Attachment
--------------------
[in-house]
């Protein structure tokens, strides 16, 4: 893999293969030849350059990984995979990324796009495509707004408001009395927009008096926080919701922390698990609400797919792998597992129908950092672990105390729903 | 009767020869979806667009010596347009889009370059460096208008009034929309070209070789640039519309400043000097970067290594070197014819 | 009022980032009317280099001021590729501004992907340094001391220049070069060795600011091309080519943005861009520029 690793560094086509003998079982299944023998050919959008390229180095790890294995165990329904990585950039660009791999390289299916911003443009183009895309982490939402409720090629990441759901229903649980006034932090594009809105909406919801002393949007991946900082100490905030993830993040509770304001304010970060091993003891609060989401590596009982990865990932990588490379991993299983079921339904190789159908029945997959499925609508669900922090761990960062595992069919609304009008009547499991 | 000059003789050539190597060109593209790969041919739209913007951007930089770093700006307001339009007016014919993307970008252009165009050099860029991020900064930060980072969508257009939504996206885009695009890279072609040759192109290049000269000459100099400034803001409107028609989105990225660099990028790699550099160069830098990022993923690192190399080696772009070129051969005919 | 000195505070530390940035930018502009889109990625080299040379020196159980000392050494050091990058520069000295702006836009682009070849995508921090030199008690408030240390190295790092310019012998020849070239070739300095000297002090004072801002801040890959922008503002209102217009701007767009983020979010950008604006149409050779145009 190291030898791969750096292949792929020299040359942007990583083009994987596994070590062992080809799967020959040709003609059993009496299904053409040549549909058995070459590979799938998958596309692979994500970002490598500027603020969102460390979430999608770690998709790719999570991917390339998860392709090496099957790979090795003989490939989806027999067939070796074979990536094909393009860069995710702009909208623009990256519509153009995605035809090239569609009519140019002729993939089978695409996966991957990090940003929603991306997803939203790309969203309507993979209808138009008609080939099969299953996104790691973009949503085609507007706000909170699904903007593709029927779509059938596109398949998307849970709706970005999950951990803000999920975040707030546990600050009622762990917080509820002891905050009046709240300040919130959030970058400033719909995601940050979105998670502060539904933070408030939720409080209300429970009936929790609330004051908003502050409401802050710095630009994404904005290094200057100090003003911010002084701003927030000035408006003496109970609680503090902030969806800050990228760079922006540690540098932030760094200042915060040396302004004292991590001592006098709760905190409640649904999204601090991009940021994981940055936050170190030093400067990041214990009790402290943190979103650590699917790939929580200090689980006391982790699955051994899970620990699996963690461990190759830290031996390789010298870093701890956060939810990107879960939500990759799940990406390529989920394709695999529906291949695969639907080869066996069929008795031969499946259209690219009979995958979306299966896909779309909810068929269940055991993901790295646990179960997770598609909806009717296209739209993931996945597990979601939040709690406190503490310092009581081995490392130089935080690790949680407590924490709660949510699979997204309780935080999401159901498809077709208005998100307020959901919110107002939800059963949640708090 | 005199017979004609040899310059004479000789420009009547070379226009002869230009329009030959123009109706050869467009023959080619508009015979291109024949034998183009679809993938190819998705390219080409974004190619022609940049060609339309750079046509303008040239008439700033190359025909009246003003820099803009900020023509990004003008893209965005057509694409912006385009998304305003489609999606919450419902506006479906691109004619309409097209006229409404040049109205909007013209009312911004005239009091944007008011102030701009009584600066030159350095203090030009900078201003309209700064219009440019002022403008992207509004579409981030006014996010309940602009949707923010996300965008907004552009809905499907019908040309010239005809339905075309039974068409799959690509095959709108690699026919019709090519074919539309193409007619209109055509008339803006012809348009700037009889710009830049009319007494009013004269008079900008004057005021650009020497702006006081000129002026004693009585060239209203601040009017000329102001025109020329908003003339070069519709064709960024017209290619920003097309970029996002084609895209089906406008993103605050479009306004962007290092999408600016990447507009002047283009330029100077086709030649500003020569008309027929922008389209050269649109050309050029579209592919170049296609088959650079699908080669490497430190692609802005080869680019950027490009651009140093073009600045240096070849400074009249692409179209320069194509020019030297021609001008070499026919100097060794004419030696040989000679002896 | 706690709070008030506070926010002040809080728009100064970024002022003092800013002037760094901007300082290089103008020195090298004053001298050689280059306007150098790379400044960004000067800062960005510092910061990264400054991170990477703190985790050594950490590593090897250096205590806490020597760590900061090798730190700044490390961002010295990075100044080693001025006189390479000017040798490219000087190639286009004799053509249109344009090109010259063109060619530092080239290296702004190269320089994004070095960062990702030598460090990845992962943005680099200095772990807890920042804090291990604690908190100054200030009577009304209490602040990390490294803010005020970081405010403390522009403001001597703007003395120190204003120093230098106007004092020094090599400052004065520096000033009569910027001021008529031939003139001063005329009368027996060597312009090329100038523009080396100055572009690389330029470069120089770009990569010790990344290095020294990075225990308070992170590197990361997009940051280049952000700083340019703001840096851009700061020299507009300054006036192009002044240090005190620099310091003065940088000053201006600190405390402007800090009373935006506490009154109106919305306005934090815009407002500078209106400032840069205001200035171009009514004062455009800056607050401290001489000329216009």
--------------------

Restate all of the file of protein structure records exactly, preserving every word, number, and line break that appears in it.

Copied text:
[in-house]
């Protein structure tokens, strides 16, 4: 893999293969030849350059990984995979990324796009495509707004408001009395927009008096926080919701922390698990609400797919792998597992129908950092672990105390729903 | 009767020869979806667009010596347009889009370059460096208008009034929309070209070789640039519309400043000097970067290594070197014819 | 009022980032009317280099001021590729501004992907340094001391220049070069060795600011091309080519943005861009520029 690793560094086509003998079982299944023998050919959008390229180095790890294995165990329904990585950039660009791999390289299916911003443009183009895309982490939402409720090629990441759901229903649980006034932090594009809105909406919801002393949007991946900082100490905030993830993040509770304001304010970060091993003891609060989401590596009982990865990932990588490379991993299983079921339904190789159908029945997959499925609508669900922090761990960062595992069919609304009008009547499991 | 000059003789050539190597060109593209790969041919739209913007951007930089770093700006307001339009007016014919993307970008252009165009050099860029991020900064930060980072969508257009939504996206885009695009890279072609040759192109290049000269000459100099400034803001409107028609989105990225660099990028790699550099160069830098990022993923690192190399080696772009070129051969005919 | 000195505070530390940035930018502009889109990625080299040379020196159980000392050494050091990058520069000295702006836009682009070849995508921090030199008690408030240390190295790092310019012998020849070239070739300095000297002090004072801002801040890959922008503002209102217009701007767009983020979010950008604006149409050779145009 190291030898791969750096292949792929020299040359942007990583083009994987596994070590062992080809799967020959040709003609059993009496299904053409040549549909058995070459590979799938998958596309692979994500970002490598500027603020969102460390979430999608770690998709790719999570991917390339998860392709090496099957790979090795003989490939989806027999067939070796074979990536094909393009860069995710702009909208623009990256519509153009995605035809090239569609009519140019002729993939089978695409996966991957990090940003929603991306997803939203790309969203309507993979209808138009008609080939099969299953996104790691973009949503085609507007706000909170699904903007593709029927779509059938596109398949998307849970709706970005999950951990803000999920975040707030546990600050009622762990917080509820002891905050009046709240300040919130959030970058400033719909995601940050979105998670502060539904933070408030939720409080209300429970009936929790609330004051908003502050409401802050710095630009994404904005290094200057100090003003911010002084701003927030000035408006003496109970609680503090902030969806800050990228760079922006540690540098932030760094200042915060040396302004004292991590001592006098709760905190409640649904999204601090991009940021994981940055936050170190030093400067990041214990009790402290943190979103650590699917790939929580200090689980006391982790699955051994899970620990699996963690461990190759830290031996390789010298870093701890956060939810990107879960939500990759799940990406390529989920394709695999529906291949695969639907080869066996069929008795031969499946259209690219009979995958979306299966896909779309909810068929269940055991993901790295646990179960997770598609909806009717296209739209993931996945597990979601939040709690406190503490310092009581081995490392130089935080690790949680407590924490709660949510699979997204309780935080999401159901498809077709208005998100307020959901919110107002939800059963949640708090 | 005199017979004609040899310059004479000789420009009547070379226009002869230009329009030959123009109706050869467009023959080619508009015979291109024949034998183009679809993938190819998705390219080409974004190619022609940049060609339309750079046509303008040239008439700033190359025909009246003003820099803009900020023509990004003008893209965005057509694409912006385009998304305003489609999606919450419902506006479906691109004619309409097209006229409404040049109205909007013209009312911004005239009091944007008011102030701009009584600066030159350095203090030009900078201003309209700064219009440019002022403008992207509004579409981030006014996010309940602009949707923010996300965008907004552009809905499907019908040309010239005809339905075309039974068409799959690509095959709108690699026919019709090519074919539309193409007619209109055509008339803006012809348009700037009889710009830049009319007494009013004269008079900008004057005021650009020497702006006081000129002026004693009585060239209203601040009017000329102001025109020329908003003339070069519709064709960024017209290619920003097309970029996002084609895209089906406008993103605050479009306004962007290092999408600016990447507009002047283009330029100077086709030649500003020569008309027929922008389209050269649109050309050029579209592919170049296609088959650079699908080669490497430190692609802005080869680019950027490009651009140093073009600045240096070849400074009249692409179209320069194509020019030297021609001008070499026919100097060794004419030696040989000679002896 | 706690709070008030506070926010002040809080728009100064970024002022003092800013002037760094901007300082290089103008020195090298004053001298050689280059306007150098790379400044960004000067800062960005510092910061990264400054991170990477703190985790050594950490590593090897250096205590806490020597760590900061090798730190700044490390961002010295990075100044080693001025006189390479000017040798490219000087190639286009004799053509249109344009090109010259063109060619530092080239290296702004190269320089994004070095960062990702030598460090990845992962943005680099200095772990807890920042804090291990604690908190100054200030009577009304209490602040990390490294803010005020970081405010403390522009403001001597703007003395120190204003120093230098106007004092020094090599400052004065520096000033009569910027001021008529031939003139001063005329009368027996060597312009090329100038523009080396100055572009690389330029470069120089770009990569010790990344290095020294990075225990308070992170590197990361997009940051280049952000700083340019703001840096851009700061020299507009300054006036192009002044240090005190620099310091003065940088000053201006600190405390402007800090009373935006506490009154109106919305306005934090815009407002500078209106400032840069205001200035171009009514004062455009800056607050401290001489000329216009």